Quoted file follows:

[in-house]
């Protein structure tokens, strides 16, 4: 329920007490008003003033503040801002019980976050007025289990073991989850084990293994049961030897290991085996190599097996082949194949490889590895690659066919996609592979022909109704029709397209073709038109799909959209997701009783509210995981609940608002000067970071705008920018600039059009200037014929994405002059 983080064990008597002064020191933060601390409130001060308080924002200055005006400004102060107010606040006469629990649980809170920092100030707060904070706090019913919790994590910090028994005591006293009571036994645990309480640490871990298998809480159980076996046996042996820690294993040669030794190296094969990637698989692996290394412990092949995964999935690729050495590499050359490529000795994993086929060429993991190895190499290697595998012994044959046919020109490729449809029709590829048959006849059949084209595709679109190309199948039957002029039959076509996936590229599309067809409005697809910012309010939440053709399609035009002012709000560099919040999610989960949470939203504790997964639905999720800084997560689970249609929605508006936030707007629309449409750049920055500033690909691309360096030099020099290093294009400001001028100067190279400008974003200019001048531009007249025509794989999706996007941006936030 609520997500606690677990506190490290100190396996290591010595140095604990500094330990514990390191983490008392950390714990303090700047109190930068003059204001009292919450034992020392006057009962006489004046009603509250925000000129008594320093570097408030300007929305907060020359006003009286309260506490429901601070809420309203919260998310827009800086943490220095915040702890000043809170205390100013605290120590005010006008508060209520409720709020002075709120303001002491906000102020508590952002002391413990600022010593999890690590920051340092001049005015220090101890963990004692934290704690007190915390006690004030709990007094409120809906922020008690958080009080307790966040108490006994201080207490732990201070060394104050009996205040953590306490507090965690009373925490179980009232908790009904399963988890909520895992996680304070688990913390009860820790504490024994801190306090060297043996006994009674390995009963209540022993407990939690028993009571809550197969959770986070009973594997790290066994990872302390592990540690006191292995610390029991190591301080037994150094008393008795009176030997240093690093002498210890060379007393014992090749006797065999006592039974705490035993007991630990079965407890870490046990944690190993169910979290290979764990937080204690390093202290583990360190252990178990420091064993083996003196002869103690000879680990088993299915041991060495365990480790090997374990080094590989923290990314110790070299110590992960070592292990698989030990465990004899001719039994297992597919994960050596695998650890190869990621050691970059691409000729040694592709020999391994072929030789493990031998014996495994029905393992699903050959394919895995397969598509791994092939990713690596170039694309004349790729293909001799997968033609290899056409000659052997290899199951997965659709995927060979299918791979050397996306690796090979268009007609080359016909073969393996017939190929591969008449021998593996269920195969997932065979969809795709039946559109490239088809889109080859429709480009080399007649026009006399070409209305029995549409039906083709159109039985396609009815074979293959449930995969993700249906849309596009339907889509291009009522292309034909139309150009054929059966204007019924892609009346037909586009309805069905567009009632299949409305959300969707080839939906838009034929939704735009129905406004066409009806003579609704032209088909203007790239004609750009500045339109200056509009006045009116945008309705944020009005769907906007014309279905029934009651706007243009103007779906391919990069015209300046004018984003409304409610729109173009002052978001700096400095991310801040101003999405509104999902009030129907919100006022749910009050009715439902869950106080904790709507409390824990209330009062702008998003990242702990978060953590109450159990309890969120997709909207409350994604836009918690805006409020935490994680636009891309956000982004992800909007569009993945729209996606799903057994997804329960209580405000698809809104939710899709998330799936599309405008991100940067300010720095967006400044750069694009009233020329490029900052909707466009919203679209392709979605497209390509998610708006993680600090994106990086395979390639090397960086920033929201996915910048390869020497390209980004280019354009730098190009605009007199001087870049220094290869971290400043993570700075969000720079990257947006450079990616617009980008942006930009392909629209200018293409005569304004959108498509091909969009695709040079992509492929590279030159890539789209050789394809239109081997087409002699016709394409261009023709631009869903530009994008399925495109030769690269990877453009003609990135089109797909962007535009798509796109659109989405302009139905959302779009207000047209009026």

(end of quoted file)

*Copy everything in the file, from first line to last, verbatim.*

[in-house]
């Protein structure tokens, strides 16, 4: 329920007490008003003033503040801002019980976050007025289990073991989850084990293994049961030897290991085996190599097996082949194949490889590895690659066919996609592979022909109704029709397209073709038109799909959209997701009783509210995981609940608002000067970071705008920018600039059009200037014929994405002059 983080064990008597002064020191933060601390409130001060308080924002200055005006400004102060107010606040006469629990649980809170920092100030707060904070706090019913919790994590910090028994005591006293009571036994645990309480640490871990298998809480159980076996046996042996820690294993040669030794190296094969990637698989692996290394412990092949995964999935690729050495590499050359490529000795994993086929060429993991190895190499290697595998012994044959046919020109490729449809029709590829048959006849059949084209595709679109190309199948039957002029039959076509996936590229599309067809409005697809910012309010939440053709399609035009002012709000560099919040999610989960949470939203504790997964639905999720800084997560689970249609929605508006936030707007629309449409750049920055500033690909691309360096030099020099290093294009400001001028100067190279400008974003200019001048531009007249025509794989999706996007941006936030 609520997500606690677990506190490290100190396996290591010595140095604990500094330990514990390191983490008392950390714990303090700047109190930068003059204001009292919450034992020392006057009962006489004046009603509250925000000129008594320093570097408030300007929305907060020359006003009286309260506490429901601070809420309203919260998310827009800086943490220095915040702890000043809170205390100013605290120590005010006008508060209520409720709020002075709120303001002491906000102020508590952002002391413990600022010593999890690590920051340092001049005015220090101890963990004692934290704690007190915390006690004030709990007094409120809906922020008690958080009080307790966040108490006994201080207490732990201070060394104050009996205040953590306490507090965690009373925490179980009232908790009904399963988890909520895992996680304070688990913390009860820790504490024994801190306090060297043996006994009674390995009963209540022993407990939690028993009571809550197969959770986070009973594997790290066994990872302390592990540690006191292995610390029991190591301080037994150094008393008795009176030997240093690093002498210890060379007393014992090749006797065999006592039974705490035993007991630990079965407890870490046990944690190993169910979290290979764990937080204690390093202290583990360190252990178990420091064993083996003196002869103690000879680990088993299915041991060495365990480790090997374990080094590989923290990314110790070299110590992960070592292990698989030990465990004899001719039994297992597919994960050596695998650890190869990621050691970059691409000729040694592709020999391994072929030789493990031998014996495994029905393992699903050959394919895995397969598509791994092939990713690596170039694309004349790729293909001799997968033609290899056409000659052997290899199951997965659709995927060979299918791979050397996306690796090979268009007609080359016909073969393996017939190929591969008449021998593996269920195969997932065979969809795709039946559109490239088809889109080859429709480009080399007649026009006399070409209305029995549409039906083709159109039985396609009815074979293959449930995969993700249906849309596009339907889509291009009522292309034909139309150009054929059966204007019924892609009346037909586009309805069905567009009632299949409305959300969707080839939906838009034929939704735009129905406004066409009806003579609704032209088909203007790239004609750009500045339109200056509009006045009116945008309705944020009005769907906007014309279905029934009651706007243009103007779906391919990069015209300046004018984003409304409610729109173009002052978001700096400095991310801040101003999405509104999902009030129907919100006022749910009050009715439902869950106080904790709507409390824990209330009062702008998003990242702990978060953590109450159990309890969120997709909207409350994604836009918690805006409020935490994680636009891309956000982004992800909007569009993945729209996606799903057994997804329960209580405000698809809104939710899709998330799936599309405008991100940067300010720095967006400044750069694009009233020329490029900052909707466009919203679209392709979605497209390509998610708006993680600090994106990086395979390639090397960086920033929201996915910048390869020497390209980004280019354009730098190009605009007199001087870049220094290869971290400043993570700075969000720079990257947006450079990616617009980008942006930009392909629209200018293409005569304004959108498509091909969009695709040079992509492929590279030159890539789209050789394809239109081997087409002699016709394409261009023709631009869903530009994008399925495109030769690269990877453009003609990135089109797909962007535009798509796109659109989405302009139905959302779009207000047209009026």